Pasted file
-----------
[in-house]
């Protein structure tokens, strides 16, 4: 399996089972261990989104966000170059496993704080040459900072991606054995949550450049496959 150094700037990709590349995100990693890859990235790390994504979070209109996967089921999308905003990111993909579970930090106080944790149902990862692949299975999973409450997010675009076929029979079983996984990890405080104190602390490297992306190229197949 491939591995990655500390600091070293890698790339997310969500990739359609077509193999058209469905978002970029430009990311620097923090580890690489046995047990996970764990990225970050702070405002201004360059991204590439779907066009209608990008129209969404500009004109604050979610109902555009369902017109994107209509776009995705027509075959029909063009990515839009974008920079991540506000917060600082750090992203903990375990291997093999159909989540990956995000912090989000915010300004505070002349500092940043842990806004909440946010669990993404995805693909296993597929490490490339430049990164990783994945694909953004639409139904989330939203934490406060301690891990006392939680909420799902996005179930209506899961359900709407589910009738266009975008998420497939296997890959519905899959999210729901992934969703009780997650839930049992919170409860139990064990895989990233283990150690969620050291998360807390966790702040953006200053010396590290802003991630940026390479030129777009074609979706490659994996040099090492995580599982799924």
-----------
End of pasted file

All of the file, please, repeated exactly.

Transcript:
[in-house]
């Protein structure tokens, strides 16, 4: 399996089972261990989104966000170059496993704080040459900072991606054995949550450049496959 150094700037990709590349995100990693890859990235790390994504979070209109996967089921999308905003990111993909579970930090106080944790149902990862692949299975999973409450997010675009076929029979079983996984990890405080104190602390490297992306190229197949 491939591995990655500390600091070293890698790339997310969500990739359609077509193999058209469905978002970029430009990311620097923090580890690489046995047990996970764990990225970050702070405002201004360059991204590439779907066009209608990008129209969404500009004109604050979610109902555009369902017109994107209509776009995705027509075959029909063009990515839009974008920079991540506000917060600082750090992203903990375990291997093999159909989540990956995000912090989000915010300004505070002349500092940043842990806004909440946010669990993404995805693909296993597929490490490339430049990164990783994945694909953004639409139904989330939203934490406060301690891990006392939680909420799902996005179930209506899961359900709407589910009738266009975008998420497939296997890959519905899959999210729901992934969703009780997650839930049992919170409860139990064990895989990233283990150690969620050291998360807390966790702040953006200053010396590290802003991630940026390479030129777009074609979706490659994996040099090492995580599982799924």